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J Dairy Sci. 2012 Mar;95(3):1419-27. doi: 10.3168/jds.2011-4552.

A fibrolytic enzyme additive for lactating Holstein cow diets: ruminal fermentation, rumen microbial populations, and enteric methane emissions.

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  • 1Research Center, Agriculture and Agri-Food Canada, Lethbridge, Alberta T1J 4B1, Canada.


The objective was to determine if supplementing a dairy cow diet with an exogenous fibrolytic enzyme additive (Econase RDE; AB Vista, Marlborough, Wiltshire, UK) altered fermentation, pH, and microbial populations in the rumen or enteric methane (CH(4)) emissions. In a companion study, this enzyme additive improved efficiency of fat-corrected milk production in a dose-dependent manner by up to 11% for early lactation dairy cows. Nine ruminally cannulated, lactating Holstein cows were used in a replicated 3 × 3 Latin square design with 21-d periods. Dietary treatments were 0 (control), 0.5 (low), and 1.0 (high) mL of enzyme/kg of total mixed ration dry matter. Rumen contents were collected on 2 d (d 15 and 19), ruminal pH was measured continuously for 6 d (d 13 to 18) by using an indwelling system, and enteric CH(4) production was measured for 3 d (d 16 to 18) using the sulfur hexafluoride tracer gas technique. The enzyme additive did not alter volatile fatty acids, NH(3), pH, or population densities of total protozoa, bacteria, and methanogens in ruminal fluid. However, population densities of certain bacteria, calculated as copy number of species-specific 16S-rRNA, were affected by enzyme treatment. Population density of Ruminobacter amylophilus was increased and that of Fibrobacter succinogenes tended to be increased by the high enzyme treatment. Selenomonas ruminantium tended to increase linearly with increasing levels of enzyme in the diet, although its population density was only numerically increased by the high enzyme treatment. Streptococcus bovis, however, tended to be decreased by the low enzyme treatment. Increasing the level of enzyme supplement in the diet also linearly increased enteric CH(4) production, even when adjusted for feed intake or milk production (19.3, 20.8, and 21.7 g of CH(4)/kg of dry matter intake or 12.9, 13.6, and 15.1g of CH(4)/kg of milk for the control, low, and high enzyme treatments, respectively). This shift in ruminal bacterial communities and higher CH(4) emissions could imply increased ruminal digestion of feed, which needs to be substantiated in longer term studies.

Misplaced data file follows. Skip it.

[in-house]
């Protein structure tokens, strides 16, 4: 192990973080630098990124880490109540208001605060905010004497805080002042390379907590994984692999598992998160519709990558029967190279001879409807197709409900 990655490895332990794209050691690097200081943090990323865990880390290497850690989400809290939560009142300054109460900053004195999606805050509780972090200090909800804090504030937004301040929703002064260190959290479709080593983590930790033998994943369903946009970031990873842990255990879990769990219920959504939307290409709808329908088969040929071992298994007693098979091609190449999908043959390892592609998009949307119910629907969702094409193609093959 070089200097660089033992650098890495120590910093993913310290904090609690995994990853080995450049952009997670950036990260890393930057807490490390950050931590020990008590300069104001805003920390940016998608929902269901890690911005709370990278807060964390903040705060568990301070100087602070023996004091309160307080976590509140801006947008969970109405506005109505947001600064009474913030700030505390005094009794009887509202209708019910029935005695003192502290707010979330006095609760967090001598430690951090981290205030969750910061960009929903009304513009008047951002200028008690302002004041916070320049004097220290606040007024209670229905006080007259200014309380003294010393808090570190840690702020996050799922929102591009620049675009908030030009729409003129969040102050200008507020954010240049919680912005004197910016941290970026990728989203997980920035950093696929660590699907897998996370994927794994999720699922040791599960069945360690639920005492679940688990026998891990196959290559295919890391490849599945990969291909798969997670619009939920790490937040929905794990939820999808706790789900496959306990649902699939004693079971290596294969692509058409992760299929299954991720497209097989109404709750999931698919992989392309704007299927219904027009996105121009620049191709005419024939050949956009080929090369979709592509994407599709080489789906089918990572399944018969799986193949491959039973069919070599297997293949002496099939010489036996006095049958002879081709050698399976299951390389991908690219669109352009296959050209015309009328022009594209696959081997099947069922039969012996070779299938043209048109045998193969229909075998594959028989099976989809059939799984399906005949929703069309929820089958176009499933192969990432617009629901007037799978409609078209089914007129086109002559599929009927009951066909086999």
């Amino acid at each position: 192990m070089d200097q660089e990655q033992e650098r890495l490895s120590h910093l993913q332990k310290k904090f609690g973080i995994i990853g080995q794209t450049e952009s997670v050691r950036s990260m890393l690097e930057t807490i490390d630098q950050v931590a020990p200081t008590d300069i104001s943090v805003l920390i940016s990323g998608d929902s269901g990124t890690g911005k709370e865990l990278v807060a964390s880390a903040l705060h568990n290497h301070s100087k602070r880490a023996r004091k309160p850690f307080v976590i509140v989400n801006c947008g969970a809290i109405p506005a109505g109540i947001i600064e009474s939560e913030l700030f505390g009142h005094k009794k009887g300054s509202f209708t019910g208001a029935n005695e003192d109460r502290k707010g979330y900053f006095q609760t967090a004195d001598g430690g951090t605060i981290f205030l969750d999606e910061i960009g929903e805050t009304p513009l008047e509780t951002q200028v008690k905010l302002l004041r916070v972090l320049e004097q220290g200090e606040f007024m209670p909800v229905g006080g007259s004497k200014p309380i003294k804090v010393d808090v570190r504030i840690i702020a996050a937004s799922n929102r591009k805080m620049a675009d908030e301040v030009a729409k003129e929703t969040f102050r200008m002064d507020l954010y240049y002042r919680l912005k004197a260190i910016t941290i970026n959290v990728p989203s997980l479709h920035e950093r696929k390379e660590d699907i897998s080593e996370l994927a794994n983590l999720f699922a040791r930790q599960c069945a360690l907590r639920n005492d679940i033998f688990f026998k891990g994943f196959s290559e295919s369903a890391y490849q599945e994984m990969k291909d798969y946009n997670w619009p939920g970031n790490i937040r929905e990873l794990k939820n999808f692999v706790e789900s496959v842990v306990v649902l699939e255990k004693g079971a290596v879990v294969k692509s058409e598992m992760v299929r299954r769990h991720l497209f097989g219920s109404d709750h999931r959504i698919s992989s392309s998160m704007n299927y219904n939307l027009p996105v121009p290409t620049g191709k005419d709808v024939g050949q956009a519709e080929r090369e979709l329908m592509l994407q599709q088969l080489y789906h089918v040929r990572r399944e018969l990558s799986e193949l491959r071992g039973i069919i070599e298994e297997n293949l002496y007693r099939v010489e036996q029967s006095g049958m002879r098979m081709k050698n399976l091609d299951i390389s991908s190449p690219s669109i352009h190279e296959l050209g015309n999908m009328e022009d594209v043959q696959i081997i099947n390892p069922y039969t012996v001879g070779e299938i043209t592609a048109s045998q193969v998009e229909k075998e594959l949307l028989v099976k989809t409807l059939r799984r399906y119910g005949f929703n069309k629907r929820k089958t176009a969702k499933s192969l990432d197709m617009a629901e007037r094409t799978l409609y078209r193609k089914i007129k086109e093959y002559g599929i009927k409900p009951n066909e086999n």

Copyright © 2012 American Dairy Science Association. Published by Elsevier Inc. All rights reserved.

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